As the General Manager of State Farm Arena in Hidalgo, Texas, Marc Solis doesn’t have much time to be a fan of the acts that come through his doors. Between checking on the artists, managers, promoters, fans, and safety and security, Solis rarely gets to take in the performances that hit his 6,500-cap arena.
“You do get to see bits and pieces of it. If it’s a good, smooth-running, I can see all of about maybe 10 minutes of an artist. A lot of the time I have to go to another facility in another market to just enjoy it as a fan,” Solis told Amplify. “GM’s like to have a good time too. We just have to go to another venue for it.”
Solis explained that the typical day in his building includes visiting with his directors and making sure everyone remains on task. His time to enjoy performances is very limited with the number of responsibilities.
“When you see an act at your building it is really cool. You get to see it in your building and you get to meet some of the people on the tour side and all the stuff that goes into it,” Solis said. “When you can go to another venue and see that same show, you appreciate it from a fan’s perspective. I try to look at it as a fan. I’m not trying to see behind the curtain.”
Solis entered the industry because of his love of live music, but the Texas native found his expertise in running a building where the talent comes to him. Amplify sat down with Solis to talk about starting out with heavy metal bands and ending up in a largely Latin market.
How did you get started?
I was 17 and straight out of high school. A buddy and I started promoting local heavy metal acts in San Antonio. Our little company grew and we started doing a lot of your King Diamond, Slayer, Metal Church, Lizzy Bordon. That type of stuff was big in the mid to late ‘80s. Bigger bands like Van Halen were dominating the airwaves back then. We were just young kids and thought, ‘This music business sounds fun. We can do this.’ We started to promote our local heavy metal bands and after doing that for several shows, Metal Blade Records reached out and said, ‘Why don’t you try promoting some of our acts?’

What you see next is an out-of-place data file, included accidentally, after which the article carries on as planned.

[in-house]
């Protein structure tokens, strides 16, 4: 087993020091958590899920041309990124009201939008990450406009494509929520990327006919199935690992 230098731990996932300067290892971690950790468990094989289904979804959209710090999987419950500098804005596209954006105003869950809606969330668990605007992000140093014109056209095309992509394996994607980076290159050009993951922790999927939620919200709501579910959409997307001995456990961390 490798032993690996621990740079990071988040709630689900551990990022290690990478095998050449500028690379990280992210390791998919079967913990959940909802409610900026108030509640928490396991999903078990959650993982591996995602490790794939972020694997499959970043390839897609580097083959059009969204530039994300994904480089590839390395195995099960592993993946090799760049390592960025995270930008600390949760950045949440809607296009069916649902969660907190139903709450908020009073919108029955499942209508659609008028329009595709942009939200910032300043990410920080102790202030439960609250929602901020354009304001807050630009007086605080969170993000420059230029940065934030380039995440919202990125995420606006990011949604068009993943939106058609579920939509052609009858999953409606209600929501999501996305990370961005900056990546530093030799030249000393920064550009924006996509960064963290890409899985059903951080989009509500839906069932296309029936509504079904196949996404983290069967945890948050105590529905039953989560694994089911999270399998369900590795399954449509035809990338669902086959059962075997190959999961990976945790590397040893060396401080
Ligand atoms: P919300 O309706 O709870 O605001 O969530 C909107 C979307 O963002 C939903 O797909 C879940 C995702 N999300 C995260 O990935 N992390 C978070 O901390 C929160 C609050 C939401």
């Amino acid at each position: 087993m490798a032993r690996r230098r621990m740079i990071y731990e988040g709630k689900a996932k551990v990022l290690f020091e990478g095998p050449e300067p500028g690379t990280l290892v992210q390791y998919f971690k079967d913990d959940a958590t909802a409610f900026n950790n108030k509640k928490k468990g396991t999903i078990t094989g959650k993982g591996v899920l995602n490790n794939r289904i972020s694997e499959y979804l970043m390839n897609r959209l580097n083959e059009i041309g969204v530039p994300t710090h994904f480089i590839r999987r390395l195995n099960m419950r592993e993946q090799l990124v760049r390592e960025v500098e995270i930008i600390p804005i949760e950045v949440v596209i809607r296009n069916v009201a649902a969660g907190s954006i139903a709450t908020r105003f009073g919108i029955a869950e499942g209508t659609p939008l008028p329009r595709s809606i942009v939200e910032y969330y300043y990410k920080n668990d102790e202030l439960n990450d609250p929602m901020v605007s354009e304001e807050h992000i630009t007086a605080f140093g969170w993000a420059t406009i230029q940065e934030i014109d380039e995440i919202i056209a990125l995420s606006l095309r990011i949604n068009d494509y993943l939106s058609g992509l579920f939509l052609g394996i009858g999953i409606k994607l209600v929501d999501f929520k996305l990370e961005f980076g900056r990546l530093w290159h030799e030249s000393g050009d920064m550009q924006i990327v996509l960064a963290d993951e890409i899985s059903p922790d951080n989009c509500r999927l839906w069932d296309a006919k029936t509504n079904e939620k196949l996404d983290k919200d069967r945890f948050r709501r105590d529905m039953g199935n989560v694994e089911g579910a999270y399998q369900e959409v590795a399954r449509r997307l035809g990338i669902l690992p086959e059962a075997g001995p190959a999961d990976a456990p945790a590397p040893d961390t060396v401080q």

Did you know what you were doing in the beginning?
Starting out you really don’t know much. There wasn’t a school for how to promote events. You just got out there and did it. That was our schooling there. The schooling was also getting taken advantage of. Our very first show we filled a ballroom with about 1,500 kids at an average of $5 a ticket for some local bands and we lost money. Everyone saw us coming. We were such novices. The sound company overcharged us. The venue operator overcharged us. We thought, ‘It costs that much? Okay. Sure.’ We were definitely taken advantage of and you just learn. You figure it out fairly quickly after you lose money.
Were you able to find any mentors in the business after that?